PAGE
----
An abrupt end to the match that seemed to be heading for a final showdown in game 12.
Another Berlin endgame today, both players’ strategy was obvious – Carlsen wanted to apply some safe pressure, Anand wanted to soak it up and survive in order to give himself a last chance in the last game.
Anand used another line in the Berlin today, the line that Kramnik used in his match with Kasparov, 9…Bd7 and they followed along the first game of that match until Anand showed the better understanding theory has provided for these positions in the last 14 years – black doesn’t need to prevent Nd5 as people thought back in 2000. Carlsen didn’t achieve anything as black had the perfect Berlin wall set up, but when he semi-blundered 23…b5 things heated up.
All of a sudden Anand had to give up on his initial plan for this game as now he was given a chance to strike and not wait for game 12. I think this change confused him as he lost his inner calm, he admitted at the press conference that he wasn’t thinking clearly around the moment of his mistake. I’ve experienced similar loss of clarity after a sudden change on the board – when you play a strong opponent and suddenly you’re given a chance to take over the initiative after defending for quite some time (and in Anand’s case defending not only in the game, but in the match as well) the desire to immediately cash in on the given opportunity and get rid of the tension is a very big temptation. And succumbing to it is very often the wrong decision and it was wrong today as well. Anand called it “a bad gamble” and a “nervous decision,” words that I see as confirmation of what I described.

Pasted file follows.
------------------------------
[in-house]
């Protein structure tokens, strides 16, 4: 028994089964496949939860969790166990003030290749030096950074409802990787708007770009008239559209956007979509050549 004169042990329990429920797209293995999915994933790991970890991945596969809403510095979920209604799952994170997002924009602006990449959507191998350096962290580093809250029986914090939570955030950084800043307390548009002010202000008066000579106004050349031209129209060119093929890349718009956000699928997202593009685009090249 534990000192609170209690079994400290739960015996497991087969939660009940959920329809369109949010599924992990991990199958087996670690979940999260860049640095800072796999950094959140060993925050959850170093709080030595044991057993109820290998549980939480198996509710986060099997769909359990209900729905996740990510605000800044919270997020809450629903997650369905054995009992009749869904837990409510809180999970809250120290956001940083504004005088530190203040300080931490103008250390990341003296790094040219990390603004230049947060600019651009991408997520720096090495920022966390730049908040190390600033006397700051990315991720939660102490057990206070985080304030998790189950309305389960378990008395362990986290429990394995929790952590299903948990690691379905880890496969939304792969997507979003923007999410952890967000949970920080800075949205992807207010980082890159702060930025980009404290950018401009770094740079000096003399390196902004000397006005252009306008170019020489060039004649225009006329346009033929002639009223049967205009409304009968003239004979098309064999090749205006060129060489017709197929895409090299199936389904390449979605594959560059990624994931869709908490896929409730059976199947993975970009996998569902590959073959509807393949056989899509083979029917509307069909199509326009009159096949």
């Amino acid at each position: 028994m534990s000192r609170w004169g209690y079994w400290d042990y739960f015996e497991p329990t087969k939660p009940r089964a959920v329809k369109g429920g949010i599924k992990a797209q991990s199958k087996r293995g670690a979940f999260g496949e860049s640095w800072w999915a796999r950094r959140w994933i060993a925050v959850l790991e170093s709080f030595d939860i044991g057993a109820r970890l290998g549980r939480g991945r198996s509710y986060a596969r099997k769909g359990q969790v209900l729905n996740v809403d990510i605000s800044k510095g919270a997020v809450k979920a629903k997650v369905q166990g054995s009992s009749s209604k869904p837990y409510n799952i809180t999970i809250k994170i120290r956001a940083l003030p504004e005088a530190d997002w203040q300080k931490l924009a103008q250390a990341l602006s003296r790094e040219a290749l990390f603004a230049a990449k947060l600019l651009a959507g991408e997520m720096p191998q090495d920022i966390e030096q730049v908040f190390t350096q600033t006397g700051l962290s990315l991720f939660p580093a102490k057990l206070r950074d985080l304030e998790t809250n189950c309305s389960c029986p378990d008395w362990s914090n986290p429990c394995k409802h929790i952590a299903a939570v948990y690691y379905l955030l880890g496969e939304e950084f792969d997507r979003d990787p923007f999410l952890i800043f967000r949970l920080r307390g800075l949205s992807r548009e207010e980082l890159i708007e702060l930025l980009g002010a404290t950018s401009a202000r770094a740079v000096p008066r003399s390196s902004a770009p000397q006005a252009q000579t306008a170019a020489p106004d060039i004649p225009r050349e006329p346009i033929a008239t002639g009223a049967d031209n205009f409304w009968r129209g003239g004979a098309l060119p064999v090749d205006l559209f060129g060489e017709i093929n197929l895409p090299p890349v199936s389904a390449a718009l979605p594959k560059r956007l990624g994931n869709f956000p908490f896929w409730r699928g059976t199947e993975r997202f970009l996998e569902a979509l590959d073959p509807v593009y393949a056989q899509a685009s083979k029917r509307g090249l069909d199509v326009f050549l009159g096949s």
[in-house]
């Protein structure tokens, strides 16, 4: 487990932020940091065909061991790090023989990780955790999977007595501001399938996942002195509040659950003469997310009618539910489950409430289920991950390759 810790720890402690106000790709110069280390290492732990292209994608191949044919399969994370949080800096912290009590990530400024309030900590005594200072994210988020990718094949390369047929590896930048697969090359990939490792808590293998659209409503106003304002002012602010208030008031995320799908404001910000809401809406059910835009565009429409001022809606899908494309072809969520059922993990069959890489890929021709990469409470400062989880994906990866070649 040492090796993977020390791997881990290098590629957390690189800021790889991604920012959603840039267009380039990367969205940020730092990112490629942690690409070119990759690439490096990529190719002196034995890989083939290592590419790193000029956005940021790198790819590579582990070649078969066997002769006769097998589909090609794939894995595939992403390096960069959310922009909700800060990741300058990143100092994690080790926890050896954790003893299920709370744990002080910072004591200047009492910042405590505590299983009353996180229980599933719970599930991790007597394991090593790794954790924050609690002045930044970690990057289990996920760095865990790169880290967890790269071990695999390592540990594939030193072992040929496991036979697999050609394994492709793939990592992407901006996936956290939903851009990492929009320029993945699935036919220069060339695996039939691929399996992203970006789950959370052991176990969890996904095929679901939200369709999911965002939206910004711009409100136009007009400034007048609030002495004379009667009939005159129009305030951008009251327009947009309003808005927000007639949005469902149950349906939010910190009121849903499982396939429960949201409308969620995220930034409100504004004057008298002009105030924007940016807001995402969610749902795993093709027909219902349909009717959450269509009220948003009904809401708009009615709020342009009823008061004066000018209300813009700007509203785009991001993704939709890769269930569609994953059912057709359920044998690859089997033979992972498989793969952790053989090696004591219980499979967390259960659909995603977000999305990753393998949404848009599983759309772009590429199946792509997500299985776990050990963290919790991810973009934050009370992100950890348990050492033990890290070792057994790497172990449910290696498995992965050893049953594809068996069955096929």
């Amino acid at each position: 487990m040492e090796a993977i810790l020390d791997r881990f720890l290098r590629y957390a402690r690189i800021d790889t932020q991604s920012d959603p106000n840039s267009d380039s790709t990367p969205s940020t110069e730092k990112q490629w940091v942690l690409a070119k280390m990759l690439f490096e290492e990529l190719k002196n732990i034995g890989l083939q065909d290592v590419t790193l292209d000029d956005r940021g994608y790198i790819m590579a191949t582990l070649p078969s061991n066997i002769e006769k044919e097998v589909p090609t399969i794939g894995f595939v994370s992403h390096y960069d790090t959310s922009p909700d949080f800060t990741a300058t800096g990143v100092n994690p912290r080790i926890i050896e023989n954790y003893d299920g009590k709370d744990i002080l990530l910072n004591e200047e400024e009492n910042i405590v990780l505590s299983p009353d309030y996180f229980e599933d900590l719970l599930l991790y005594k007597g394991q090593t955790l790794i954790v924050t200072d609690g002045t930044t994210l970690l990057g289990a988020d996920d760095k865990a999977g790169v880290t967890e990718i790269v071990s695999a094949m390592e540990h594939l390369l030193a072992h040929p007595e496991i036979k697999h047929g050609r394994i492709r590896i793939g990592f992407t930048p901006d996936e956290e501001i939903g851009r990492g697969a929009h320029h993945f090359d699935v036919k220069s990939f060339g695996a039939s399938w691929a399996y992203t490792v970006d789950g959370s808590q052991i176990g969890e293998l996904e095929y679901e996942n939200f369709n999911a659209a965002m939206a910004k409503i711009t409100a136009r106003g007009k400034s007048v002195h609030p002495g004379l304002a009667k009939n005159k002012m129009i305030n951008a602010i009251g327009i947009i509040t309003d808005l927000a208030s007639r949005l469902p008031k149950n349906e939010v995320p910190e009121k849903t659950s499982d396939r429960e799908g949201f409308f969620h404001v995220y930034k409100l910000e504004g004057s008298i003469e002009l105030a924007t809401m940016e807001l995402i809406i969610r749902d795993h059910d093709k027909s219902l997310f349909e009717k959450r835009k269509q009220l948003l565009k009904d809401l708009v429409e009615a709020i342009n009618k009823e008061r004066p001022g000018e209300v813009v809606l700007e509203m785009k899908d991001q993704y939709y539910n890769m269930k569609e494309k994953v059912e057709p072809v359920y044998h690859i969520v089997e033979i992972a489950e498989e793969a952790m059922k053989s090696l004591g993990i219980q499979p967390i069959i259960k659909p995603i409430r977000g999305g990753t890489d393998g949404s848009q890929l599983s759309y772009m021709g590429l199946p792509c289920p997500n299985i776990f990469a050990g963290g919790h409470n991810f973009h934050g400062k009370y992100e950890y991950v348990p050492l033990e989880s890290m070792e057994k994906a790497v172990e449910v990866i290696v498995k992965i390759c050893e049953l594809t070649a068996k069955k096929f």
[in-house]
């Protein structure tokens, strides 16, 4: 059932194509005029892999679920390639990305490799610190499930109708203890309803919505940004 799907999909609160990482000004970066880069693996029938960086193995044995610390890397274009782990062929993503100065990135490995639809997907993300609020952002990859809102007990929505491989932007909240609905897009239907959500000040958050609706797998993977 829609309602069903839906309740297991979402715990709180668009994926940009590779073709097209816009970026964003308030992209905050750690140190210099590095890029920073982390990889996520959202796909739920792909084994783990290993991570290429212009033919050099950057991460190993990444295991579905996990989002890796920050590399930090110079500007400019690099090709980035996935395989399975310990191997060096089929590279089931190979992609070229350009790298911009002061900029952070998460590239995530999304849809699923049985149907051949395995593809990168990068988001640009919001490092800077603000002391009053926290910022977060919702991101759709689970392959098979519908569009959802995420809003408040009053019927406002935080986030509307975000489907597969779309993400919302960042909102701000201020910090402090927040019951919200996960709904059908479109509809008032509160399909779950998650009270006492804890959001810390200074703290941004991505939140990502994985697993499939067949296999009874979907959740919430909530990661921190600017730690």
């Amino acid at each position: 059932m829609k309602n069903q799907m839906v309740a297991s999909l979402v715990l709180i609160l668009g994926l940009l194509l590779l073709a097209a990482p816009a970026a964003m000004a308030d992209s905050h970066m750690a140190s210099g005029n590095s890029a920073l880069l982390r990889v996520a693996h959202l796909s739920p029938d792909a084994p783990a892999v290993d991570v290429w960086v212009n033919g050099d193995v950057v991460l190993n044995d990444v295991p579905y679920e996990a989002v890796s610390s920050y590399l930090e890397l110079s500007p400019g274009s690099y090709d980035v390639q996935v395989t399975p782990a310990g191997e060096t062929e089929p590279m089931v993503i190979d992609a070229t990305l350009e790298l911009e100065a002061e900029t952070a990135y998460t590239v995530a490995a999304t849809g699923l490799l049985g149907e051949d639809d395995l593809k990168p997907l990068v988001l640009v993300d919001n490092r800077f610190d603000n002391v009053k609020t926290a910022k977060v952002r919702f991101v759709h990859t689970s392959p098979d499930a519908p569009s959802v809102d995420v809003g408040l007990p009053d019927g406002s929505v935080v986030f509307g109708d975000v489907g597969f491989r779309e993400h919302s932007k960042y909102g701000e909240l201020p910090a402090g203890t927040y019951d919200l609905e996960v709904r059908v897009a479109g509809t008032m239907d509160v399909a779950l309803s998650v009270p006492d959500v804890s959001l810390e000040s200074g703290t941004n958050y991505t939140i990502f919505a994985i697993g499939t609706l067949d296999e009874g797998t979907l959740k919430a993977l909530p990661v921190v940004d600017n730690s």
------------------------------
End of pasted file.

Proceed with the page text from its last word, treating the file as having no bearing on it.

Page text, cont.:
Anand proved a worthy challenger and must feel much better than last year, because he played so much better, but also he must be feeling much worse too because he himself was the reason for today’s loss – nobody forced him to play 27…Rb4, he overreacted and cracked under pressure. He could have drawn this game and play the last one, he could have stuck to his plan and then put Carlsen under the extreme pressure of the last game. But he didn’t and that feeling is gnawing on his soul.
Carlsen generally played well, sub-optimal in my opinion, but his usual standard is so high that even with sub-optimal play he was more than capable to dominate the match and win it. He now has time until 2016 to enjoy chess and improve even more.
Here’s today’s game with some instructional notes on the Berlin endgame, plus download of all the games of the match with my comments.